Delta Sigma Theta hosts lunch with Mr. and Mrs. Claus, highlights diversity
She stood in line patiently for several minutes, her hands fidgeting, her eyes wide. After all, it’s not every day you get to meet Santa Claus.
A white-gloved hand motions to Battle Creek resident Kameryn Agnew, 2, as it’s her turn to sit on Santa’s lap. She takes a few cautious steps, glancing at her mother, LaJoy McNutt, for approval, before locking eyes on a candy cane in his hands. This, she decides, might be worth the trip. She gently grabs it from his hands and is embraced by Santa, and the two share a few words inaudible to anyone except them.
“It was scary, but it was fun and I’m glad she was happy and excited about it — it’s Christmas,” McNutt said. “She was scared — she doesn’t know, for sure, who Santa is — but she liked it.”
McNutt and Agnew were two of the about 60 people in attendance Saturday for Lunch with Mr. and Mrs. Claus, an annual event put on by the the Battle Creek Alumnae Chapter of Delta Sigma Theta Sorority. The event, held at Second Missionary Baptist Church, 485 N. Washington Ave., provides a fun holiday environment for area families with an opportunity to pose for an all-important photo with Santa.
Lynn Ward Gray, president of the Battle Creek Alumnae Chapter of Delta Sigma Theta Sorority, said the event also is an opportunity for children to take a photo with a black Santa, generally considered a rarity in most areas Christmas is celebrated.
Gray said one aspect of the event is about “spreading the diversity” to provide options for parents and children to see themselves reflected in the celebration of Christmas.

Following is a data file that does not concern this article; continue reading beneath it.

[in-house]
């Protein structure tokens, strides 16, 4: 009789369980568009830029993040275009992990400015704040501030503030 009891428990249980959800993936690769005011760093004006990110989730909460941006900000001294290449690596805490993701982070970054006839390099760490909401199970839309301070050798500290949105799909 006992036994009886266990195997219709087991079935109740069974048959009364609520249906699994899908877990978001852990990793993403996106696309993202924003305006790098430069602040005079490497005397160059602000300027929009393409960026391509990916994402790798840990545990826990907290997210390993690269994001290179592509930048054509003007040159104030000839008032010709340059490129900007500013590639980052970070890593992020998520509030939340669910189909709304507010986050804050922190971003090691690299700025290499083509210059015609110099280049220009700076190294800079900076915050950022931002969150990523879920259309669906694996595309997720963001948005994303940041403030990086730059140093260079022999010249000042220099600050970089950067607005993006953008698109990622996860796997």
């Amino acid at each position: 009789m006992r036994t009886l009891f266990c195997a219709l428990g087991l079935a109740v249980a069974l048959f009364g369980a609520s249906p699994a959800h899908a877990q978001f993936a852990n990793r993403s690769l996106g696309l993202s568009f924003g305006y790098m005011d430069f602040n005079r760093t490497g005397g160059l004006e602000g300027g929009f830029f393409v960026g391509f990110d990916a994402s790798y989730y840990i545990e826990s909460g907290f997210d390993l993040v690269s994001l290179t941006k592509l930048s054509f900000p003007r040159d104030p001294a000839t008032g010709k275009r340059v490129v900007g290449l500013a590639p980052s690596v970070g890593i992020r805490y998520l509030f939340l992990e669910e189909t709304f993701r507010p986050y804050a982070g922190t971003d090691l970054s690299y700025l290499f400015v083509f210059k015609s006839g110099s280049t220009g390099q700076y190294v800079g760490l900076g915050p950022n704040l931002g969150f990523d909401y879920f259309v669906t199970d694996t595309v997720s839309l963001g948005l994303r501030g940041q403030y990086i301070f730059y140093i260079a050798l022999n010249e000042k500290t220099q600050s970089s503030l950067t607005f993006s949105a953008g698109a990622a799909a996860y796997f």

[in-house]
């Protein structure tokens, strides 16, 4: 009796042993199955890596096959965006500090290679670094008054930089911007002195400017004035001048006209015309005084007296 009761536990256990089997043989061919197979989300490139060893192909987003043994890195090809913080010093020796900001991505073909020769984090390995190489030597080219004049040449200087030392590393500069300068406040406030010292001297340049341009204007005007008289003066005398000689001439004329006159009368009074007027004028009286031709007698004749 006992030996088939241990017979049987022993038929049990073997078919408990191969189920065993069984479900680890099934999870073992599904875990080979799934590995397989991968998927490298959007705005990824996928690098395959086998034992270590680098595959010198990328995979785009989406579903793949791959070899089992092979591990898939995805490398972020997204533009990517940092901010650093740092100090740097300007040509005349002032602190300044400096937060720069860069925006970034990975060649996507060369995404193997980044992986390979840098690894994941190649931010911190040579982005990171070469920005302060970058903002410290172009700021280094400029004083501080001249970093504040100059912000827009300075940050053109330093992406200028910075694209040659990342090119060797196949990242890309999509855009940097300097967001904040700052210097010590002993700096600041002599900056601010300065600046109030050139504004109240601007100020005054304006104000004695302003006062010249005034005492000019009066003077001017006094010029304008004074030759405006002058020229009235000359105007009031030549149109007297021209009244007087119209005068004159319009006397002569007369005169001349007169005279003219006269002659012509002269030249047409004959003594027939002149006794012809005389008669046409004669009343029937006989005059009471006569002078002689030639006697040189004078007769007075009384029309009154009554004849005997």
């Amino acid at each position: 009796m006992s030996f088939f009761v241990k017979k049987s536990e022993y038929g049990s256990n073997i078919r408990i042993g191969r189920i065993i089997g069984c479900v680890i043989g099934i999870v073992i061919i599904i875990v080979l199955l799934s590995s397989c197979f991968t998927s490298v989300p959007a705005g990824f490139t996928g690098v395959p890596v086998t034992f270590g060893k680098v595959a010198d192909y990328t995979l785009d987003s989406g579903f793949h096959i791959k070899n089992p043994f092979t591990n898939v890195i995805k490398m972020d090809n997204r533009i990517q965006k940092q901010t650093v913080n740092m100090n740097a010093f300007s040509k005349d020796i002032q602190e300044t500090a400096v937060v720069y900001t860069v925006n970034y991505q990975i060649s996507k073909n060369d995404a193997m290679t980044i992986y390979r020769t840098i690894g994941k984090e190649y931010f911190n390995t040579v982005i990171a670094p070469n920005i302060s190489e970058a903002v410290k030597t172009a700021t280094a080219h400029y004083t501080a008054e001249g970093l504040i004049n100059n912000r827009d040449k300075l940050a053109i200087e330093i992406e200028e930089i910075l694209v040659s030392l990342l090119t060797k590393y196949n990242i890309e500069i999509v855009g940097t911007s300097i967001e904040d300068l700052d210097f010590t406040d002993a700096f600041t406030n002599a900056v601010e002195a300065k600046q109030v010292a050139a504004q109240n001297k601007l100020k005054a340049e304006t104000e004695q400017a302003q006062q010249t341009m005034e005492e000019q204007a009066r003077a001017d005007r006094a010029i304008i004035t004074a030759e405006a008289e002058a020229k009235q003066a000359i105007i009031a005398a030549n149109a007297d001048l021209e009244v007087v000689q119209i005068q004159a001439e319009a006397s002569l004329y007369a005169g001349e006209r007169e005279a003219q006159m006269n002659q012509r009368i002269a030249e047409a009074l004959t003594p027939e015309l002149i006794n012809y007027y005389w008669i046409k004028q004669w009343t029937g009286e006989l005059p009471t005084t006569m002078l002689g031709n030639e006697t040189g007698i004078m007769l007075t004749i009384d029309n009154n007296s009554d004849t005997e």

“One of things we always remember is going to the mall or a community center and having a picture with Santa,” Gray said. “It’s one of those cherished events young people look forward to and we like to be able to provide this opportunity for minority children so they can have a lunch with Santa experience and a photo with a Santa that reminds them of them.”
That detail wasn’t lost on the many in attendance, including Battle Creek resident Vasanta Thompson and her grandson, Ryan, 3. Thompson said it’s significant for Ryan to see diversity in Santa Claus, though she’s certain he’s still too young to understand its importance.
“Santa is not just one color,” Thompson said. “He can be brown, he can be white, he can be any color — Caucasian — whatever. At this age, I don’t think he would notice the color of Santa. He’s looking more of what Santa stands for — the toys, the gifts.
“As they get older, they will figure it out, but at this age, it’s about being good, Santa’s coming, let’s go see Santa.”
The donated gifts — as well as the balloon animals crafted by a female clown named Dimples — were a highlight for some of the children on Saturday.Asked what he wants for Christmas this year, Ryan took a peak over to the tree on display at Second Missionary Baptist Church to decide the right answer.
“I want a (toy) tractor,” he said, quietly. “I think it would be fun.”